Understanding before Moving 61: Light-square strategy

by ChessBase
1/9/2022 – Herman Grooten is an International Master, a renowned trainer and the author of several highly acclaimed books about chess training and chess strategy. In the 61st instalment of his ChessBase show "Understanding before Moving", Herman talks about "Simple Chess" and light-square strategy. | Photo: Tommy Grooten

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Sometimes you come across a chess book that gives you the feeling that the author manages to reduce our complicated game to its essence. I got that idea when I laid my eyes on "Simple Chess", a book by British grandmaster Michael Stean.

After working through the first edition from 1978 - still in English notation - chess suddenly seemed a lot easier! Stean offers very nice and clear examples and has the ability to highlight strategic concepts in clear language. He avoids long variations because they would only distract from what is important to him: the beauty of the strategic concepts that he wants to show to his readers.

The diagram position below is taken from a game Stean played against the Slovenian tactical genius Albin Planinec (called Planinc in my day). In this game, Black exchanged his light-squared bishop for a knight, and the way, in which Stean then managed to exploit his better control of the light squares is startling.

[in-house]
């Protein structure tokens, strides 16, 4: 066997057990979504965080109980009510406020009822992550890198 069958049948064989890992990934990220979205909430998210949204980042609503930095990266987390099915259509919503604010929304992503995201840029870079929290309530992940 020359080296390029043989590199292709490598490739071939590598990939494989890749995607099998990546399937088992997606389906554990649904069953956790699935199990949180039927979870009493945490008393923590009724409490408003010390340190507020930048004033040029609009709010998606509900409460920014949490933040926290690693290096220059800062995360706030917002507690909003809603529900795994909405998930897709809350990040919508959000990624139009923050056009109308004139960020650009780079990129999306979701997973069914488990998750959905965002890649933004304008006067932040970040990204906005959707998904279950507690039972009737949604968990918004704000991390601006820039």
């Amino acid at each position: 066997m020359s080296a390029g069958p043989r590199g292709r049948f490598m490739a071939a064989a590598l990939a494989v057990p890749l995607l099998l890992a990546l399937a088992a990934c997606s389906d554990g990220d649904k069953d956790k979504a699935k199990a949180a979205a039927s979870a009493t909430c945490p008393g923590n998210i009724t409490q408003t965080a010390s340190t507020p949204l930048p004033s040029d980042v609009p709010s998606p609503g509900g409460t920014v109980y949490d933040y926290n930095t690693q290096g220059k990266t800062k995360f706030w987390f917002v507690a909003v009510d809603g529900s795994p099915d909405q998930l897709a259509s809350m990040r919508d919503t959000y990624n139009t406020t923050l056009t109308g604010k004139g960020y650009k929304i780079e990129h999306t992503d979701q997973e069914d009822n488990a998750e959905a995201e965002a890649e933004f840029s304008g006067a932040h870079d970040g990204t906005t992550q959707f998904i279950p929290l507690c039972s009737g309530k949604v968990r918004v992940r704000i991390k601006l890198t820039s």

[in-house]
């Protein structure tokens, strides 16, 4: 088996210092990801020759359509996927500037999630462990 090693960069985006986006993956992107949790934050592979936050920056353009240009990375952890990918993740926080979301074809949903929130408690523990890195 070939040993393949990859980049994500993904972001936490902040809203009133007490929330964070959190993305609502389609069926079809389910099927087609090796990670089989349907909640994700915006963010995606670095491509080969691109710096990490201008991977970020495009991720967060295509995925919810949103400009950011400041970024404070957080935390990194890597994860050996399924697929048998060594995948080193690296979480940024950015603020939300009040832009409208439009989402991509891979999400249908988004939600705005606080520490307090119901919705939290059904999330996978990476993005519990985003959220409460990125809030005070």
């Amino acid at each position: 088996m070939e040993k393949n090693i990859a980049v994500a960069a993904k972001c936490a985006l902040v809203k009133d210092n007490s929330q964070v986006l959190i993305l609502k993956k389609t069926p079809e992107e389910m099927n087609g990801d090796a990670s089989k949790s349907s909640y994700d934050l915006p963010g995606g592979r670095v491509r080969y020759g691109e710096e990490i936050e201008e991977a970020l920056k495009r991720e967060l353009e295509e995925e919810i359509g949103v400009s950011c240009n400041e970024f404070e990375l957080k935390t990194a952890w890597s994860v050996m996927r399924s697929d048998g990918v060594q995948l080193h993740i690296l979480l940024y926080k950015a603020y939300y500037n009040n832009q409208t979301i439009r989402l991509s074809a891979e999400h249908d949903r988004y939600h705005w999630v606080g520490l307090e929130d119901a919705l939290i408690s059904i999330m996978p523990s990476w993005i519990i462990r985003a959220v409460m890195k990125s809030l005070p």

With almost military precision he managed to expose the weaknesses in Black's camp. The game appears in the chapter "Black squares and White squares", but as far as I am concerned it could also have been classified under the theme "Bishop Pair". At any rate, the 'massage' Black received on the light squares is striking.

However, in the diagram position White has some difficulties to free his pieces. Black's knight on b4 is very active but right now, c2-c3 to drive the knight away is not possible because the knight would jump to d3. But Stean had other ideas. Do you see which plan he devised in this position?


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